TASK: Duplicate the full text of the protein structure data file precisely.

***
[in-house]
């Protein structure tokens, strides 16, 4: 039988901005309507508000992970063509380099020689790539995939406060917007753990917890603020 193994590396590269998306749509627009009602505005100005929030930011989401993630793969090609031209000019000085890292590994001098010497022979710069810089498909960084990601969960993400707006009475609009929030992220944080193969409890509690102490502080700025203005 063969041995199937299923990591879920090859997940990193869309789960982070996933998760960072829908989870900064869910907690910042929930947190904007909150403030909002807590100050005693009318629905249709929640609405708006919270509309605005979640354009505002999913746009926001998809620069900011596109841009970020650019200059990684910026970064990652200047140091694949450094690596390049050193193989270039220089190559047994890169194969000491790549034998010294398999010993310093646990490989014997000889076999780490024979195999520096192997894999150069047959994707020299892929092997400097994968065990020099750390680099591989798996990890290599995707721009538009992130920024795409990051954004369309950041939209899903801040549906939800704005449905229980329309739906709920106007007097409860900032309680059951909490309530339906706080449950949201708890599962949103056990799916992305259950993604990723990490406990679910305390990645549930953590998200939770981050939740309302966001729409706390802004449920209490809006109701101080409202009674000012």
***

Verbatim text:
[in-house]
């Protein structure tokens, strides 16, 4: 039988901005309507508000992970063509380099020689790539995939406060917007753990917890603020 193994590396590269998306749509627009009602505005100005929030930011989401993630793969090609031209000019000085890292590994001098010497022979710069810089498909960084990601969960993400707006009475609009929030992220944080193969409890509690102490502080700025203005 063969041995199937299923990591879920090859997940990193869309789960982070996933998760960072829908989870900064869910907690910042929930947190904007909150403030909002807590100050005693009318629905249709929640609405708006919270509309605005979640354009505002999913746009926001998809620069900011596109841009970020650019200059990684910026970064990652200047140091694949450094690596390049050193193989270039220089190559047994890169194969000491790549034998010294398999010993310093646990490989014997000889076999780490024979195999520096192997894999150069047959994707020299892929092997400097994968065990020099750390680099591989798996990890290599995707721009538009992130920024795409990051954004369309950041939209899903801040549906939800704005449905229980329309739906709920106007007097409860900032309680059951909490309530339906706080449950949201708890599962949103056990799916992305259950993604990723990490406990679910305390990645549930953590998200939770981050939740309302966001729409706390802004449920209490809006109701101080409202009674000012």